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The Minister's Rest and the Rest of the Summer

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When I lived in Indiana I was surrounded by fields and farmers. From spring planting to fall harvesting, these men and women worked hard to bring fruit from the soil. As Paul indicates in 2 Timothy 2:6, "It is the hard-working farmer who ought to have the first share of the crops.” In Paul’s day, like ours, farmers are known for their hard work. The same is true for those who sow and water with the word of God. Like the farmer, early mornings, long nights, and constant concern for the Lord’s harvest are a heavy burden.

Fortunately, God gives seasons to farmers. In the winter months, hard-working farmers receive a time of rest and recovery. But at the same time, these hard-working farmers take time to plan for the next year, for the increase of the harvest. I remember taking to them in the winter months as they would be making their seed orders, learning more about new techniques, and equiping themselves with the latest machinery. Sure, there were trips to the beach, holiday celebrations, and the ability to take an afternoon nap. But far more, these men and women spent their time preparing for the upcoming harvest.

This imagery is helpful when we think about a sabbatical. In the Old Testament, Israel was commanded to take a sabbatical from the land every seven years (Exodus 23:10-11). Following in the footsteps of their heavenly father (Genesis 2:1-3), they were called to rest. Rest in the Bible is never a time of inactivity and lethargy. Rather it is a time when God and his people enjoy one another. Such is the background for ministers of the gospel who occasionally take a season of rest and refreshment. The goal is not to pull away from the church, the Lord, or his work. But rather, it is a time of reflection, rest, and refreshment for future ministry.

Indeed, Charles Spurgeon spoke of the necessity for "holy inaction and consecrated leisure." In his Lectures to My Students, the London pastor said,

It is wisdom to take occasional furlough. In the long run, we shall do more by sometimes doing less. On, on, on for ever, without recreation may suit spirits emancipated from this 'heavy clay', but while we are in this tabernacle, we must every now and then cry halt, and serve the Lord by holy inaction and consecrated leisure. Let no tender conscience doubt the lawfulness of going out of harness for a while.” (161)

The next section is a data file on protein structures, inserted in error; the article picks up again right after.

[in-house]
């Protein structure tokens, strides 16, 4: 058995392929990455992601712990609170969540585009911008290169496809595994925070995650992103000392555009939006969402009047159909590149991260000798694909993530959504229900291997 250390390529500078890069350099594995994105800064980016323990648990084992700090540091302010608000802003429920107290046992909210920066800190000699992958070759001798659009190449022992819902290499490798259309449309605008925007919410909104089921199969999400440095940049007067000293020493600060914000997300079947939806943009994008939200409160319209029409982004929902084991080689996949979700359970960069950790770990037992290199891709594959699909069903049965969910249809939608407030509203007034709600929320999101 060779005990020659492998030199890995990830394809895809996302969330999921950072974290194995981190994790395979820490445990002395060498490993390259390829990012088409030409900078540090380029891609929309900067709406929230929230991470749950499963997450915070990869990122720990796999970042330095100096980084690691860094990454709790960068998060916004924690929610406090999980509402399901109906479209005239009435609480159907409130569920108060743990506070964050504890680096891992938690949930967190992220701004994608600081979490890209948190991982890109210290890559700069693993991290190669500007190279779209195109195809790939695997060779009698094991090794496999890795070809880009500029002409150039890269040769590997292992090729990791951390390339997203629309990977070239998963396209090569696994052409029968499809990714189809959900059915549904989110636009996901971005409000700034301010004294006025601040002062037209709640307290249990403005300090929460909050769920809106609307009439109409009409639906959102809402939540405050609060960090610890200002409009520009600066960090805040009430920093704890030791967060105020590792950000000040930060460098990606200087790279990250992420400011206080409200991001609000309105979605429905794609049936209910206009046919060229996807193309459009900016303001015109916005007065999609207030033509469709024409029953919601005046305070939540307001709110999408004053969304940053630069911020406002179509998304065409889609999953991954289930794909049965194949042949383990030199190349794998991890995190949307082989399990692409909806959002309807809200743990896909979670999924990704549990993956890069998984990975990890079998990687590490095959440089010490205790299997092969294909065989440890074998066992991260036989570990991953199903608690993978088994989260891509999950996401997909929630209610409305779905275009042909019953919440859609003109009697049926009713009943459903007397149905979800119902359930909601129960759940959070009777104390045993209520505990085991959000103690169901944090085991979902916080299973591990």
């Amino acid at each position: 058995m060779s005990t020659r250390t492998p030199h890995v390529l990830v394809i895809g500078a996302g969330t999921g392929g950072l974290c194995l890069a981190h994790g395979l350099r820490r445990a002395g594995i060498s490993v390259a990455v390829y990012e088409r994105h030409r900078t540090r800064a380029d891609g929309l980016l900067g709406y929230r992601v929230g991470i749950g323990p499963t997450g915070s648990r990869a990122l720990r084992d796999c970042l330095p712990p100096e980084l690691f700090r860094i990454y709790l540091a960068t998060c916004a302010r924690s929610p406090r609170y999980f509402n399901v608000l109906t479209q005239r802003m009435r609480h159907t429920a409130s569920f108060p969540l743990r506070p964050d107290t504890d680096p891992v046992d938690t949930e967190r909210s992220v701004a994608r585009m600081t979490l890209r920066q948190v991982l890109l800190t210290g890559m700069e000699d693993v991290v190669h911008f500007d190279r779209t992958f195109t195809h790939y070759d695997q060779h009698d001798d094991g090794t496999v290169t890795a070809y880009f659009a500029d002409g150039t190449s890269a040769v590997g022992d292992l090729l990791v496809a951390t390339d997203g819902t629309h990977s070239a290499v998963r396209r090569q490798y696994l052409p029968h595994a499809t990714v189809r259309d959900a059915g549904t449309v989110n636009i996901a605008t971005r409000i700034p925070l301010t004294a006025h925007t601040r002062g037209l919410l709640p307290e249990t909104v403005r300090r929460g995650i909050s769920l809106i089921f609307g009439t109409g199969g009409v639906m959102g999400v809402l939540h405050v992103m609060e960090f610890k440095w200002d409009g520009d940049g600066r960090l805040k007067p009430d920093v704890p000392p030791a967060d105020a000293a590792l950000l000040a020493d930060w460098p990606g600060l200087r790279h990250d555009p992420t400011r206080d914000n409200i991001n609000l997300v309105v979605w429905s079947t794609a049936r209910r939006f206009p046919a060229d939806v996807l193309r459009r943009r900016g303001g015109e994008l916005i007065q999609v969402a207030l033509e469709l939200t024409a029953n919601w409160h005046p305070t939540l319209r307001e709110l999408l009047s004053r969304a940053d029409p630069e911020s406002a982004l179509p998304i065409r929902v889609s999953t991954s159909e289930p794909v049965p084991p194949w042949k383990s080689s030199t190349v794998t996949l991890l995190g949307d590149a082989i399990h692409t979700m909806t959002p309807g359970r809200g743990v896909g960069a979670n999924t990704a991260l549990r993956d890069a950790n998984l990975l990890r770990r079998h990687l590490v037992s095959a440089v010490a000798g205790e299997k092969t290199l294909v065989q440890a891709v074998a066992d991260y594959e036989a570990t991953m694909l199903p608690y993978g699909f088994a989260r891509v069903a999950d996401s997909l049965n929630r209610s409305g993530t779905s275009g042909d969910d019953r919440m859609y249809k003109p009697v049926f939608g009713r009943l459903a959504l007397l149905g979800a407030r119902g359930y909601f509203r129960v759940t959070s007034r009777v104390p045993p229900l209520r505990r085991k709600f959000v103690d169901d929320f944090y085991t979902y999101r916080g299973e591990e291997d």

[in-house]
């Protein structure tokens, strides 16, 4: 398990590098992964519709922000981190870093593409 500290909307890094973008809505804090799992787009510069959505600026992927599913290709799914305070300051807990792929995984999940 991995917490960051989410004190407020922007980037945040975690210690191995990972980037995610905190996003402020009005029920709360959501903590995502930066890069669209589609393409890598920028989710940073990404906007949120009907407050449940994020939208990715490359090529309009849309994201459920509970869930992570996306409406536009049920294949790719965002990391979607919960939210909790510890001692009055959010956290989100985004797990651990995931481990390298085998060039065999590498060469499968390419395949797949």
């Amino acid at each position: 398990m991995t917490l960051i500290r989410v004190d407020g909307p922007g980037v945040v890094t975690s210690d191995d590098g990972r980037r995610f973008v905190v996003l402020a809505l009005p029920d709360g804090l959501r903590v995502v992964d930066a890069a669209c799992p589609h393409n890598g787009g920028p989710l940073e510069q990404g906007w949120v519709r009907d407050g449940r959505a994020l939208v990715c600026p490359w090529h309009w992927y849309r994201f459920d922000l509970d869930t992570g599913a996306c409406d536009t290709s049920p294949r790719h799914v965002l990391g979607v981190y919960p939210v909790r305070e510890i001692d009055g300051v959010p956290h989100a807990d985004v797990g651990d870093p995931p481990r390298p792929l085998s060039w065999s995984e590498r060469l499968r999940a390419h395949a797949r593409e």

This principle of rest is true for all Christians, and especially those who labor to feed and tend the flock. This summer, we are giving one of our hard-working farmers such a sabbatical. From May through July Ben Purves, our pastor for student ministries, is taking a three-month sabbatical. In principle, a ministerial sabbatical is often given after a period of dedicated service, whereby the pastor can study, pray, commune with the Lord, spend time with family, and recalibrate patterns and spiritual habits that can be maintained in ministry. After serving for seven years at OBC and giving above and beyond during the last two years, Ben is taking time to study, take a seminary class, pray, and plan for the next season of ministry at OBC.

During the summer you will see Ben and his family at OBC, but he will not be giving leadership during these months. So please bring your needs to the other elders and deacons. At the same time, let me encourage you to pray for him. Here are a few particular ways:

  • That I would truly unplug and learn to be more fully present at home with Ricki and the kids.
  • That the gift of this season would be a blessing to my family.
  • That I would have a firmer grip on my identity in Christ rather than find identity in position.
  • That this would be a time of growth in spiritual disciplines (specifically prayer).
  • Time to look back and contemplate these last few years.
  • That this season would further equip me for serving the church.
  • To replenish, reset, and form new habits for future health and faithfulness.

Cox PicDuring his sabbatical, we have called an intern to come and help meet our teaching needs. Timothy Cox is his name and he will be finishing his last class at The Southern Baptist Theological Seminary with an internship at our church. Tim will arrive during the last week of May and will be with us until the first week of August. You will see Tim serving with the youth, helping with some administrative duties during the week, meeting with the elders, and participating in Sunday services. Please pray for him as he makes his way here.

To share a little more about Tim. He grew up in Brazil on the mission field. His grandfather helped start the Word of Life seminary in Sao Paulo. Growing up primarily in Brazil, where his parents served and continue to serve at the seminary, Tim went to Cedarville University after which he joined the Navy, and then sensing a call to serve the Lord began school at SBTS. He will graduate this Spring with one final credit to complete this summer, and he will be staying in the DC area after his internship, as he goes to school at Johns Hopkins this Fall.

We are thrilled to have such an experienced and well-studied young man to come join us for the summer. He will be learning from the elders, and he will be teaching weekly in our youth’s Sunday School class and/or Tuesday night study. We are deeply thankful to be able to give Ben a well-deserved rest and to receive such a gifted young man to serve us this summer.

These are exciting days at OBC and we pray God would continue to shine his grace upon us that we might make his gospel known to our neighbors and the nations (Psalm 67).

For His Glory and your joy,
Pastor David